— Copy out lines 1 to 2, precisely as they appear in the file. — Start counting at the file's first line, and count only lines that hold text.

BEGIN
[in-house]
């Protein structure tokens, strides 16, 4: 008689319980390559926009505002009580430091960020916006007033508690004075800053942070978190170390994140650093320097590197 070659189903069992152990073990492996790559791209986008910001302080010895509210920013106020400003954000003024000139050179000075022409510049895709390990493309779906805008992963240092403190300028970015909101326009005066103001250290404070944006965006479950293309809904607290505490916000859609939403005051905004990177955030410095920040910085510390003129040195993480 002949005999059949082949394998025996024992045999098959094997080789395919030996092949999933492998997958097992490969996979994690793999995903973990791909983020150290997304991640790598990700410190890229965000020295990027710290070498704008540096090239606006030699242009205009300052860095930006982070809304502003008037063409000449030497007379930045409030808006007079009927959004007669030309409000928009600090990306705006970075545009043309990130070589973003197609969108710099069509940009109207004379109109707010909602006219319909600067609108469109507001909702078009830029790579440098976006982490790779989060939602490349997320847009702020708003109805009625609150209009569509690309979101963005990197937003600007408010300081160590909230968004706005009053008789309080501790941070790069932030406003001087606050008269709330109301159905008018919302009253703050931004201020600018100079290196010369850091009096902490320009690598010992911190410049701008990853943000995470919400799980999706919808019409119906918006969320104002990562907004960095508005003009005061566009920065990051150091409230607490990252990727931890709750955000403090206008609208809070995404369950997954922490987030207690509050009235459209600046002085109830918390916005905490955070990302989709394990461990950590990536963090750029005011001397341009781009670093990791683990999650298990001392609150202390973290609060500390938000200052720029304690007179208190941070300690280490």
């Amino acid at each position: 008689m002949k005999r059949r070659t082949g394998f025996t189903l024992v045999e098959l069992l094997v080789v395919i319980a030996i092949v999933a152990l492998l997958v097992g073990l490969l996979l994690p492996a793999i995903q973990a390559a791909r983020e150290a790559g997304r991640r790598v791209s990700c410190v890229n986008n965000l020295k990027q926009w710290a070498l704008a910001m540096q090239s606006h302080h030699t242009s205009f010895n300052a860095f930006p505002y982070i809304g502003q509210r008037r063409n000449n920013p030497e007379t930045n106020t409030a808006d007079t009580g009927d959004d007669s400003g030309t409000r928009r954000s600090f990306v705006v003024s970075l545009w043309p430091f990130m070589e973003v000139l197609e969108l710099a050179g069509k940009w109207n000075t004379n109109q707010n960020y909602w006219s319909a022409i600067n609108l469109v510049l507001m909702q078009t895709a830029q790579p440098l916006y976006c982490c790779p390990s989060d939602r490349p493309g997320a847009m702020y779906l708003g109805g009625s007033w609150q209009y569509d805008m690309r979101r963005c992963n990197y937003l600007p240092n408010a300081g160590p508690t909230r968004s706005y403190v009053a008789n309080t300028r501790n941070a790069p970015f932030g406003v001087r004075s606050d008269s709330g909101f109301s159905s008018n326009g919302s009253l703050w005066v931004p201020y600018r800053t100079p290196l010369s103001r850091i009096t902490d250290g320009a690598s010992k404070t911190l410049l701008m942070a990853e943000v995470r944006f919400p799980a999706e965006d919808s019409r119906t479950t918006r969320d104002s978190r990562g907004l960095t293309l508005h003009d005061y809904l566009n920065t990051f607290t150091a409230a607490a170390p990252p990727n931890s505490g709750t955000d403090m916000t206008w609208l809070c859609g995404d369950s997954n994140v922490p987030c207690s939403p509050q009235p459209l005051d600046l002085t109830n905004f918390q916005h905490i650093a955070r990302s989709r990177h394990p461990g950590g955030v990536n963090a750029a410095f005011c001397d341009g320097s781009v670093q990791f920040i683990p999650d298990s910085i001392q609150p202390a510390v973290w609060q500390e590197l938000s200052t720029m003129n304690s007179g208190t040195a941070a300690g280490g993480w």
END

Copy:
[in-house]
């Protein structure tokens, strides 16, 4: 008689319980390559926009505002009580430091960020916006007033508690004075800053942070978190170390994140650093320097590197 070659189903069992152990073990492996790559791209986008910001302080010895509210920013106020400003954000003024000139050179000075022409510049895709390990493309779906805008992963240092403190300028970015909101326009005066103001250290404070944006965006479950293309809904607290505490916000859609939403005051905004990177955030410095920040910085510390003129040195993480 002949005999059949082949394998025996024992045999098959094997080789395919030996092949999933492998997958097992490969996979994690793999995903973990791909983020150290997304991640790598990700410190890229965000020295990027710290070498704008540096090239606006030699242009205009300052860095930006982070809304502003008037063409000449030497007379930045409030808006007079009927959004007669030309409000928009600090990306705006970075545009043309990130070589973003197609969108710099069509940009109207004379109109707010909602006219319909600067609108469109507001909702078009830029790579440098976006982490790779989060939602490349997320847009702020708003109805009625609150209009569509690309979101963005990197937003600007408010300081160590909230968004706005009053008789309080501790941070790069932030406003001087606050008269709330109301159905008018919302009253703050931004201020600018100079290196010369850091009096902490320009690598010992911190410049701008990853943000995470919400799980999706919808019409119906918006969320104002990562907004960095508005003009005061566009920065990051150091409230607490990252990727931890709750955000403090206008609208809070995404369950997954922490987030207690509050009235459209600046002085109830918390916005905490955070990302989709394990461990950590990536963090750029005011001397341009781009670093990791683990999650298990001392609150202390973290609060500390938000200052720029304690007179208190941070300690280490």